Geological assessment of petroleum resources in eastern parts of Barents Sea North 2017

Foreword
Sissel-Eriksen.png

Maintaining an overview of petroleum resources across the whole Norwegian continental shelf (NCS) is one of the duties of the Norwegian Petroleum Directorate (NPD). The NPD therefore works to map possible petroleum resources in both opened and unopened areas of the NCS in order to secure a good factual basis for future decisions. This work is entrenched in the letter of allocation to the NPD – the section dealing with working for long-term resource availability – and the directorate’s strategic plan for 2016-20 on mapping and promoting the resources.

Introduction and summary
Fig-2.png

The NPD has worked since 2012 on mapping Norway’s continental shelf in the eastern part of Barents Sea North. See figures 1 and 2. This area has not been opened for petroleum activities, and is defined by the boundary line to the east, 74°30’N to the south, 25°E to the west, and Edgeøya and Kong Karls Land to the north-west and north respectively – an area of about 170 000 square kilometres. (By comparison, the Norwegian sector of the North Sea covers about 160 000 square kilometres.)

Petroleum activity
Fig-3.png

Areas of the Barents Sea which have been opened for petroleum operations are frequently designated Barents Sea South, delineated by latitude 74˚30’N. The Barents Sea contained 71 production licences at May 2017. Licence awards began in 1980, and the first well was drilled in the same year. A total of 157 wells have so far been drilled in Norway’s Barents Sea sector, including 126 for exploration. Forty-nine discoveries were made in these waters from 1980 to 2016. The first of these, 7120/8-1 Askeladd (today part of the Snøhvit field), was found in 1981.

Database
Fig-5.png

The NPD has used both new and older data sets in mapping eastern parts of Barents Sea North. It acquired some 70 000 kilometres of 2D seismic lines in Barents Sea North during 1973-96. While the quality of many older data sets is poor, they can provide useful and complementary information when combined with new surveys. The NPD acquired 32 600 kilometres of new 2D seismic data in the area during 2012, 2013 and 2014, primarily in the eastern part. It also acquired some 6 000 kilometres of 2D seismic in 2016. Processing of these data had not been completed at the time of writing, but they will be incorporated in the continued evaluation

Structural and stratigraphic overview of Barents Sea North
Fig-13.png

The Barents Sea is divided into geological basins, platforms and highs, collectively designated structural elements. This region contains a more or less continuous succession from the Upper Palaeozoic to the Eocene. In the mapped eastern part of Barents Sea North, the succession has been eroded from the Upper Cretaceous, and the Quaternary sedimentary package is very thin. Triassic strata outcrop on the largest highs.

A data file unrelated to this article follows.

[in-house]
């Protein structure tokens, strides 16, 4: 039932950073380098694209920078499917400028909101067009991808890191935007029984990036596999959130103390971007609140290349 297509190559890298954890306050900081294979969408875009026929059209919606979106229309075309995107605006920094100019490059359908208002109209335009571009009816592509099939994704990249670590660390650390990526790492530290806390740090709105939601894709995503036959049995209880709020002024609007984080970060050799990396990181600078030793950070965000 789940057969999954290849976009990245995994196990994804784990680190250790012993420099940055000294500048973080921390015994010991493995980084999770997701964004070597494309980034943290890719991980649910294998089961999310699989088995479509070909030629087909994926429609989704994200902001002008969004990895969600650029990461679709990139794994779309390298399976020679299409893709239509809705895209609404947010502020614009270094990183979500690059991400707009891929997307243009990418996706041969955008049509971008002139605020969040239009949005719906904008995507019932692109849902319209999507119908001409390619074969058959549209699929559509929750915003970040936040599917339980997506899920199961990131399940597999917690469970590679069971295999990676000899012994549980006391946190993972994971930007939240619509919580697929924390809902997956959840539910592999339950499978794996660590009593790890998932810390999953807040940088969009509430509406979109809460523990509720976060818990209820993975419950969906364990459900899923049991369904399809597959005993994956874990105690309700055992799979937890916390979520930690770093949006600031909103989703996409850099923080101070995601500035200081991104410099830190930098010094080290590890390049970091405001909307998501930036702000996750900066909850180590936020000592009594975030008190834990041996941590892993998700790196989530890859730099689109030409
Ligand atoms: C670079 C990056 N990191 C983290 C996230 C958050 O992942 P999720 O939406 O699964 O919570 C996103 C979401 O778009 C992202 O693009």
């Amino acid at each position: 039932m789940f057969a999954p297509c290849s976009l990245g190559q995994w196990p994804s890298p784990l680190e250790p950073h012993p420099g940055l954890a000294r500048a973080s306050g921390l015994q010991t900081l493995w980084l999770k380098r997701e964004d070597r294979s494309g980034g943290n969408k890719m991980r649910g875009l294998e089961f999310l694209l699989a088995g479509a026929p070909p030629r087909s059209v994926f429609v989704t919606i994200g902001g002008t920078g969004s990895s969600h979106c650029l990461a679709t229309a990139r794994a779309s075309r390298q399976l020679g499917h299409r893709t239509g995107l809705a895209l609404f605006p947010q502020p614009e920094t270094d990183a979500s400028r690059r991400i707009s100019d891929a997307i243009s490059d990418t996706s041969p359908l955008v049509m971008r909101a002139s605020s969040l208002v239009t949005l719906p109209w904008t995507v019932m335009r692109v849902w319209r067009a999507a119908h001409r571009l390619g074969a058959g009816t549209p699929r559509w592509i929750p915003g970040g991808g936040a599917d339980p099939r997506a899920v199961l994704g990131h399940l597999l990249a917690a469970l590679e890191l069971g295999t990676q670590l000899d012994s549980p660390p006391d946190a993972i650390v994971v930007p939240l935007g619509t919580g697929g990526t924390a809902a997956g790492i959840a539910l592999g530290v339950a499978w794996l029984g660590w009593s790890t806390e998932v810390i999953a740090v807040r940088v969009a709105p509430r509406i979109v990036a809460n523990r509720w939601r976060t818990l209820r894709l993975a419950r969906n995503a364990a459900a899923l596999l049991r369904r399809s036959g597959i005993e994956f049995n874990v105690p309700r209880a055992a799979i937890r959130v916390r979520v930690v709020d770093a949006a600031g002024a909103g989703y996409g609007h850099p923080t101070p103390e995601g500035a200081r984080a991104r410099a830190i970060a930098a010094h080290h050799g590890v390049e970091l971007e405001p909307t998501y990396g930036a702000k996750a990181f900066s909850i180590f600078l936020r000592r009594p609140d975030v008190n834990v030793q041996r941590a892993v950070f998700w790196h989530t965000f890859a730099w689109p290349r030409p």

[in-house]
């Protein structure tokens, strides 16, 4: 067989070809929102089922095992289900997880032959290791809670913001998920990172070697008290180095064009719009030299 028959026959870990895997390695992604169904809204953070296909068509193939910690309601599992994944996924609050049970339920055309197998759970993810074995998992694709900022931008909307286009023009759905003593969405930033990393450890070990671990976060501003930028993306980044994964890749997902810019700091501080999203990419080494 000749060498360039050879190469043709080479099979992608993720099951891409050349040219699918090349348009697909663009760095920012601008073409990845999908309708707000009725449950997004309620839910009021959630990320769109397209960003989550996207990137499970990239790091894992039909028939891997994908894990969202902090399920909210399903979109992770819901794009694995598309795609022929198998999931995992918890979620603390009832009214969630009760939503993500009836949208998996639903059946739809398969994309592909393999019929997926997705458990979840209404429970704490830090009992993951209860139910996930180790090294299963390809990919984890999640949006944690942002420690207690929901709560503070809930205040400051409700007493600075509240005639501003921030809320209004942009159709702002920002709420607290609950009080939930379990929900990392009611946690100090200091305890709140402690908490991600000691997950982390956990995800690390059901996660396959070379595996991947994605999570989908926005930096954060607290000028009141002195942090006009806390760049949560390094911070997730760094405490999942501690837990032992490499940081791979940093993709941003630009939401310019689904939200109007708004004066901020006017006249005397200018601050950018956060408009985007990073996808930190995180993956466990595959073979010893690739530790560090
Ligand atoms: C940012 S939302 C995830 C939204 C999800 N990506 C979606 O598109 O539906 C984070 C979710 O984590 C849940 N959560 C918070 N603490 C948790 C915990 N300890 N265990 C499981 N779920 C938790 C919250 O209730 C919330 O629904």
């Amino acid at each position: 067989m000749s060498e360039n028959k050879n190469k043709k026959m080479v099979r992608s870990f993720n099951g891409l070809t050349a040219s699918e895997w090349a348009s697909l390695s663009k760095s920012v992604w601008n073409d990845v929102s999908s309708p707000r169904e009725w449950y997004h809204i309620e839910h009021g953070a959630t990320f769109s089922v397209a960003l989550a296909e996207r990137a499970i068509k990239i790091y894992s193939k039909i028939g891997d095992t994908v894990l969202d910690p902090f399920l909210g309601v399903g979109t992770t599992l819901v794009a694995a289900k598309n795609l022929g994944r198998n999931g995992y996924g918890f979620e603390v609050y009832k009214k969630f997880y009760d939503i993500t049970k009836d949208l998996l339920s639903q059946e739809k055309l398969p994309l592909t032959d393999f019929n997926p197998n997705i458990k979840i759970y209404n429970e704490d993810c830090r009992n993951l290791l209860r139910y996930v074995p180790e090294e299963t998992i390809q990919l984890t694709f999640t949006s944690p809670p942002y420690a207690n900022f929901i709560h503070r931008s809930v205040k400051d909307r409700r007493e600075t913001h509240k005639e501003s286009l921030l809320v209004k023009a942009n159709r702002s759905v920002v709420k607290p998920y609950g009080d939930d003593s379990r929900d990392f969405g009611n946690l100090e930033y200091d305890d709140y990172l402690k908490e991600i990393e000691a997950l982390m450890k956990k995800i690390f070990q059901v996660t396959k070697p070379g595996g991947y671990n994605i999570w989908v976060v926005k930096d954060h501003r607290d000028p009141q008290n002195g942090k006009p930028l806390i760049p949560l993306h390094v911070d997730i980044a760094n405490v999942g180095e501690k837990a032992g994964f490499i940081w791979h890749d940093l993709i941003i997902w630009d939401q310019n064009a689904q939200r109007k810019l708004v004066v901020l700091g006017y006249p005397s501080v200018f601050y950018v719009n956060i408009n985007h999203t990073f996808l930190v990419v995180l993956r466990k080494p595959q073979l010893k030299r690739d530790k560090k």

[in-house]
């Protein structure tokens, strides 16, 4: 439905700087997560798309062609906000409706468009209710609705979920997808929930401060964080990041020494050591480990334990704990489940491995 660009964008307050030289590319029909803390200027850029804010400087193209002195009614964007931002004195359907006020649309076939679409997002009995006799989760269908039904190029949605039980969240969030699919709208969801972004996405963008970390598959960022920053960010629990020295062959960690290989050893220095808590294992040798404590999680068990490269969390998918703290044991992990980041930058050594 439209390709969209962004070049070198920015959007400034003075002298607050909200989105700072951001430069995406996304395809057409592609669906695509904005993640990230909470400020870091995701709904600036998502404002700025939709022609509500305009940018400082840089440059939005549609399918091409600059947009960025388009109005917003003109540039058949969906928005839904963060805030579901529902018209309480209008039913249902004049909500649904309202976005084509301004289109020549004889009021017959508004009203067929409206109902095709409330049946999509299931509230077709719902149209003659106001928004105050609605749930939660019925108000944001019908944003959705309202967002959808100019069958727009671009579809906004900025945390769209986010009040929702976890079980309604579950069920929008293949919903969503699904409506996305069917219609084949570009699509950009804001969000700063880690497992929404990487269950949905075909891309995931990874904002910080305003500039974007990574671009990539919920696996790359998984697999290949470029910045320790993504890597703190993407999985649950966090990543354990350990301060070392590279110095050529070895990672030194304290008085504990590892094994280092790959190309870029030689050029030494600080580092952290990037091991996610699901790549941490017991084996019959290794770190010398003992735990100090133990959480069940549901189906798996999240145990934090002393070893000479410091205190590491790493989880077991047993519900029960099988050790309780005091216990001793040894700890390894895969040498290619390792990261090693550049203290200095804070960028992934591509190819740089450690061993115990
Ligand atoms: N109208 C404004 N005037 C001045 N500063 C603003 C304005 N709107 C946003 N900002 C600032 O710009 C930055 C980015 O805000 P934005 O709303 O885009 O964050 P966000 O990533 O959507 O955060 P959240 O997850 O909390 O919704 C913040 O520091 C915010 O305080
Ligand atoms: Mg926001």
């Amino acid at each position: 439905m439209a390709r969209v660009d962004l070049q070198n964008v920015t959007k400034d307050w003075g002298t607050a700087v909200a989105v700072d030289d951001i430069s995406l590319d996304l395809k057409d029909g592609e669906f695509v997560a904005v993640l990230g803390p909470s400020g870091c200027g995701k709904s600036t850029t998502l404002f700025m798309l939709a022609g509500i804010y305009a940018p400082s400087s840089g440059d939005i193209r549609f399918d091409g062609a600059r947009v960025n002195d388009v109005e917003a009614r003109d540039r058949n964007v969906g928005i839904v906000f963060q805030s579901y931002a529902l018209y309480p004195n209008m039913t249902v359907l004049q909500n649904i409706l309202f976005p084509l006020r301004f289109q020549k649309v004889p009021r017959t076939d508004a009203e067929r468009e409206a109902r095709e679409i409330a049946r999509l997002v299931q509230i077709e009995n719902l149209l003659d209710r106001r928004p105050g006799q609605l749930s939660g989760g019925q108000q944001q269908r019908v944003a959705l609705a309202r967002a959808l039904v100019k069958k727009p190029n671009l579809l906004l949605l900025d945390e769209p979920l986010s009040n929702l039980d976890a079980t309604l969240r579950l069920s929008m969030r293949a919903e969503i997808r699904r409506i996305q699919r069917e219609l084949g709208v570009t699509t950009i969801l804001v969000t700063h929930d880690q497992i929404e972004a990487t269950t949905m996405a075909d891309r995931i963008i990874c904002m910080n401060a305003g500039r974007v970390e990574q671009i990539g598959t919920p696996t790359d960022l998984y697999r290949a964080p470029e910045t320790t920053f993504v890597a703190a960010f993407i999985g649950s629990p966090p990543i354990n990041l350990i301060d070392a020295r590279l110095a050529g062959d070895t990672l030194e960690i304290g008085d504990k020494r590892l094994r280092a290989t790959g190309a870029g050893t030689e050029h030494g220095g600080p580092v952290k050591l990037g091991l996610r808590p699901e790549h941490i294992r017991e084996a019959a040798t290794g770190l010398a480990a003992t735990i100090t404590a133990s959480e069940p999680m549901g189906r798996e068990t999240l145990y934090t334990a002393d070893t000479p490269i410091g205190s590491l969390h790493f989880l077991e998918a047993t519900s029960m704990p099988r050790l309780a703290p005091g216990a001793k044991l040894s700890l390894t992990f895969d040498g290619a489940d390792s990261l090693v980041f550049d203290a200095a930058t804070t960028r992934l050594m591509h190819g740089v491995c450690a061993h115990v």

Petroleum geology
Fig-25.png

A series of discoveries in both Norwegian and Russian sectors of Barents Sea South show that a number of petroleum systems work in the area. Nevertheless, uncertainty exists with a number of factors. For hydrocarbons to be formed and accumulated in an area, several geological factors must coincide. If one or more of the factors mentioned above are absent, accumulated quantities of oil and gas will not be found in the area. Uncertainty always prevails about the presence of hydrocarbons in a mapped prospect, and exploration wells must be drilled to determine the matter.

Plays
Fig-27.png

A confirmed play will mean that uncertainty no longer prevails about the three geological factors. When a play has been confirmed, the resource estimate associated with it will rise because the probability of success has increased. The relationship between basin, play. Several plays can be found in a single geographical area. These could, for example, vary in their geological age and thereby lie over each other at different levels in the sedimentary succession.

Resource evaluation
Fig-40.png

As mentioned above, the NPD has conducted shallow stratigraphic drilling in the area and the evaluation of these boreholes is continuing. They lie a very considerable distance from exploration wells in the southern Barents Sea. Many parameters used in the resource estimates are therefore highly uncertain. Future exploration drilling in Barents Sea South and in the Russian sector, and more detailed mapping in Barents Sea North, could change the view of expected volume and fluid parameters. In addition to reducing the uncertainty range

Summary and conclusion
Fig-37.png

Expected recoverable resources in eastern parts of Barents Sea North are calculated to be 1 370 million scm oe, with a downside of 350 million scm oe (P95) and an upside of 2 460 million scm oe (P05). Possible drilling and confirmation of one or more plays will move these estimates towards the higher values. Expected recoverable resources break down into 825 million scm of fluids and 545 billion scm of gas. The fluid/gas relationship helps to distinguish the area from Barents Sea South. While gas is estimated to represent the largest proportion (60 per cent) in the south, liquids account for the biggest share (60 per cent) here.